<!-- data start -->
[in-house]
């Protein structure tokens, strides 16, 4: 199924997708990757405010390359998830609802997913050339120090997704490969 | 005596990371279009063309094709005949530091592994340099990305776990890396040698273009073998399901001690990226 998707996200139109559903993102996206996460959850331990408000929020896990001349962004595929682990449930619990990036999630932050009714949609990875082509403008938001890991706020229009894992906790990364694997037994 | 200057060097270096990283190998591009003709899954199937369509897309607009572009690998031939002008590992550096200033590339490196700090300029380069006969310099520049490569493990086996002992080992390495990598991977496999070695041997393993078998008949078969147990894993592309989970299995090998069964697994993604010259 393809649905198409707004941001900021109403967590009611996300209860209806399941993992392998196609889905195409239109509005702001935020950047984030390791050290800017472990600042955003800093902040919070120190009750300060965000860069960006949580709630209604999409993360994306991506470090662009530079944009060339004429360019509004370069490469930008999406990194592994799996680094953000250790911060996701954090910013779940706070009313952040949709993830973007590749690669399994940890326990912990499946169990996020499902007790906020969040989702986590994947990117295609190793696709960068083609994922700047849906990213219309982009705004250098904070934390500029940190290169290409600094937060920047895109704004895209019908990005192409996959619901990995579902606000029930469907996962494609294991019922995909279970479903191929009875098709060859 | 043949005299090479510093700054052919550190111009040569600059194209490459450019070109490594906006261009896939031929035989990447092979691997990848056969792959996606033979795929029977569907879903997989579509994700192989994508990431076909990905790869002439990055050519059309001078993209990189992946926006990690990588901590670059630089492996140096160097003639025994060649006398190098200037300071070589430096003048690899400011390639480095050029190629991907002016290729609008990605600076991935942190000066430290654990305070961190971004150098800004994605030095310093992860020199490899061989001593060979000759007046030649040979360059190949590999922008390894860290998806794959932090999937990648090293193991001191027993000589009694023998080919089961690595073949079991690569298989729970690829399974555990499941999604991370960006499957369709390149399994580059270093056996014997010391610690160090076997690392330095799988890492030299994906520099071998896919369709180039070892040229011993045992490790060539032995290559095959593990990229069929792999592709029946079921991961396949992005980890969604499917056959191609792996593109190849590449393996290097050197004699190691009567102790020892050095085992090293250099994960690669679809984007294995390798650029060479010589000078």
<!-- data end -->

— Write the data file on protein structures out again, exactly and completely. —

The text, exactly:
[in-house]
């Protein structure tokens, strides 16, 4: 199924997708990757405010390359998830609802997913050339120090997704490969 | 005596990371279009063309094709005949530091592994340099990305776990890396040698273009073998399901001690990226 998707996200139109559903993102996206996460959850331990408000929020896990001349962004595929682990449930619990990036999630932050009714949609990875082509403008938001890991706020229009894992906790990364694997037994 | 200057060097270096990283190998591009003709899954199937369509897309607009572009690998031939002008590992550096200033590339490196700090300029380069006969310099520049490569493990086996002992080992390495990598991977496999070695041997393993078998008949078969147990894993592309989970299995090998069964697994993604010259 393809649905198409707004941001900021109403967590009611996300209860209806399941993992392998196609889905195409239109509005702001935020950047984030390791050290800017472990600042955003800093902040919070120190009750300060965000860069960006949580709630209604999409993360994306991506470090662009530079944009060339004429360019509004370069490469930008999406990194592994799996680094953000250790911060996701954090910013779940706070009313952040949709993830973007590749690669399994940890326990912990499946169990996020499902007790906020969040989702986590994947990117295609190793696709960068083609994922700047849906990213219309982009705004250098904070934390500029940190290169290409600094937060920047895109704004895209019908990005192409996959619901990995579902606000029930469907996962494609294991019922995909279970479903191929009875098709060859 | 043949005299090479510093700054052919550190111009040569600059194209490459450019070109490594906006261009896939031929035989990447092979691997990848056969792959996606033979795929029977569907879903997989579509994700192989994508990431076909990905790869002439990055050519059309001078993209990189992946926006990690990588901590670059630089492996140096160097003639025994060649006398190098200037300071070589430096003048690899400011390639480095050029190629991907002016290729609008990605600076991935942190000066430290654990305070961190971004150098800004994605030095310093992860020199490899061989001593060979000759007046030649040979360059190949590999922008390894860290998806794959932090999937990648090293193991001191027993000589009694023998080919089961690595073949079991690569298989729970690829399974555990499941999604991370960006499957369709390149399994580059270093056996014997010391610690160090076997690392330095799988890492030299994906520099071998896919369709180039070892040229011993045992490790060539032995290559095959593990990229069929792999592709029946079921991961396949992005980890969604499917056959191609792996593109190849590449393996290097050197004699190691009567102790020892050095085992090293250099994960690669679809984007294995390798650029060479010589000078």